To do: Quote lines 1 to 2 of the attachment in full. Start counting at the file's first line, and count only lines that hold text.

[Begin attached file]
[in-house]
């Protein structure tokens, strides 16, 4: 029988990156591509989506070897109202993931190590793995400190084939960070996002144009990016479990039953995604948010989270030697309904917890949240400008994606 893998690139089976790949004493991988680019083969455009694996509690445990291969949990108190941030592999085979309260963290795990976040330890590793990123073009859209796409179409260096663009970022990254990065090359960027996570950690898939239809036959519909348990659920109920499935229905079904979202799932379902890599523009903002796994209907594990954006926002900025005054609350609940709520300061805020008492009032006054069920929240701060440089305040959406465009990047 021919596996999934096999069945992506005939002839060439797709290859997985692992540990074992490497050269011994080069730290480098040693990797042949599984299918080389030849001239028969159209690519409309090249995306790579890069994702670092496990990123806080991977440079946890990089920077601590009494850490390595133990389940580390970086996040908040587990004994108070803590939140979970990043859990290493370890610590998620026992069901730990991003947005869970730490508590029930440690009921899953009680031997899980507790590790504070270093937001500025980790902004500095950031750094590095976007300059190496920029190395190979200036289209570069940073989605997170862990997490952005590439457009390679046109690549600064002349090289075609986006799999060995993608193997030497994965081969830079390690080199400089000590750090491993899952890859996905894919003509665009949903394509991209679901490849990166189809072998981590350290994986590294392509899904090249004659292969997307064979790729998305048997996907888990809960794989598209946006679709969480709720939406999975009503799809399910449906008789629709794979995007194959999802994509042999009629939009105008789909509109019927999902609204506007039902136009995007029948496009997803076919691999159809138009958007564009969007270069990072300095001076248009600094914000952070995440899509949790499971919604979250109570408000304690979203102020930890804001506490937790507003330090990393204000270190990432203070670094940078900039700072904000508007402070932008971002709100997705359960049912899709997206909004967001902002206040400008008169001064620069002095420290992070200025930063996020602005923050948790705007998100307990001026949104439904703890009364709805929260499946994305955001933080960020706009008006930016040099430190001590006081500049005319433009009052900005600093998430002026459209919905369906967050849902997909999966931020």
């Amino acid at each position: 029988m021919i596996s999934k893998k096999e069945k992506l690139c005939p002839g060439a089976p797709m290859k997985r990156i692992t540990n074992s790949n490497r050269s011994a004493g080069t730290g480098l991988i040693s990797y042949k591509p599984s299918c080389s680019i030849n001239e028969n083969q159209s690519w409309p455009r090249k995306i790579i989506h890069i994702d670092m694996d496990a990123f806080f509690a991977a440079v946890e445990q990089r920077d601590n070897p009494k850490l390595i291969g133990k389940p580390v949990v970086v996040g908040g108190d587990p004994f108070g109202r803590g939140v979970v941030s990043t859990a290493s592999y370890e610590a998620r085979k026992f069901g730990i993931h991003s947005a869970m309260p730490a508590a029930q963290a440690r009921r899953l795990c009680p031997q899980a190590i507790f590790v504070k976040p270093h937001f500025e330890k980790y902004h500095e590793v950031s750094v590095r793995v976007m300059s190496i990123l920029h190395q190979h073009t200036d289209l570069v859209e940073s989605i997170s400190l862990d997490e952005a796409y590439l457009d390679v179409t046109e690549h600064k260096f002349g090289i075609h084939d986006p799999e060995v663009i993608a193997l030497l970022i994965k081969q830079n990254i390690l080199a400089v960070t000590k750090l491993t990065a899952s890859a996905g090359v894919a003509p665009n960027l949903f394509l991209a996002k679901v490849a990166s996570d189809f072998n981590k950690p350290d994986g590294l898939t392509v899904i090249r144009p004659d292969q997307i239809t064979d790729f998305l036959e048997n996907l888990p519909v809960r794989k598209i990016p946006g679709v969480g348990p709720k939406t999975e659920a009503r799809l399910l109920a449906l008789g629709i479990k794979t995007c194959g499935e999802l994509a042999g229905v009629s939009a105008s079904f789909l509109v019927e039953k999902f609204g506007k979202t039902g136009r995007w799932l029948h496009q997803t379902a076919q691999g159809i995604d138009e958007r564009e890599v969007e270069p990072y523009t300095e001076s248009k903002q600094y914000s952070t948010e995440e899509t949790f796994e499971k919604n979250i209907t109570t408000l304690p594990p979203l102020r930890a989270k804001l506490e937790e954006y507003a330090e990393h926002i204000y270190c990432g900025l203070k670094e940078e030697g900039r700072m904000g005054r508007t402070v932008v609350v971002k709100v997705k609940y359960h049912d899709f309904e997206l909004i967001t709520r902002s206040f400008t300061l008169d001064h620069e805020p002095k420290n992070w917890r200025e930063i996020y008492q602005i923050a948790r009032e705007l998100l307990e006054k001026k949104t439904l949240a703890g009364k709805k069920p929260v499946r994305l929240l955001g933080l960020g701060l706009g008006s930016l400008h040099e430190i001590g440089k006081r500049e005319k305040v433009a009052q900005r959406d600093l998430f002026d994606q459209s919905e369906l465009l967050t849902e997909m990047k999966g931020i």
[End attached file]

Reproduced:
[in-house]
């Protein structure tokens, strides 16, 4: 029988990156591509989506070897109202993931190590793995400190084939960070996002144009990016479990039953995604948010989270030697309904917890949240400008994606 893998690139089976790949004493991988680019083969455009694996509690445990291969949990108190941030592999085979309260963290795990976040330890590793990123073009859209796409179409260096663009970022990254990065090359960027996570950690898939239809036959519909348990659920109920499935229905079904979202799932379902890599523009903002796994209907594990954006926002900025005054609350609940709520300061805020008492009032006054069920929240701060440089305040959406465009990047 021919596996999934096999069945992506005939002839060439797709290859997985692992540990074992490497050269011994080069730290480098040693990797042949599984299918080389030849001239028969159209690519409309090249995306790579890069994702670092496990990123806080991977440079946890990089920077601590009494850490390595133990389940580390970086996040908040587990004994108070803590939140979970990043859990290493370890610590998620026992069901730990991003947005869970730490508590029930440690009921899953009680031997899980507790590790504070270093937001500025980790902004500095950031750094590095976007300059190496920029190395190979200036289209570069940073989605997170862990997490952005590439457009390679046109690549600064002349090289075609986006799999060995993608193997030497994965081969830079390690080199400089000590750090491993899952890859996905894919003509665009949903394509991209679901490849990166189809072998981590350290994986590294392509899904090249004659292969997307064979790729998305048997996907888990809960794989598209946006679709969480709720939406999975009503799809399910449906008789629709794979995007194959999802994509042999009629939009105008789909509109019927999902609204506007039902136009995007029948496009997803076919691999159809138009958007564009969007270069990072300095001076248009600094914000952070995440899509949790499971919604979250109570408000304690979203102020930890804001506490937790507003330090990393204000270190990432203070670094940078900039700072904000508007402070932008971002709100997705359960049912899709997206909004967001902002206040400008008169001064620069002095420290992070200025930063996020602005923050948790705007998100307990001026949104439904703890009364709805929260499946994305955001933080960020706009008006930016040099430190001590006081500049005319433009009052900005600093998430002026459209919905369906967050849902997909999966931020």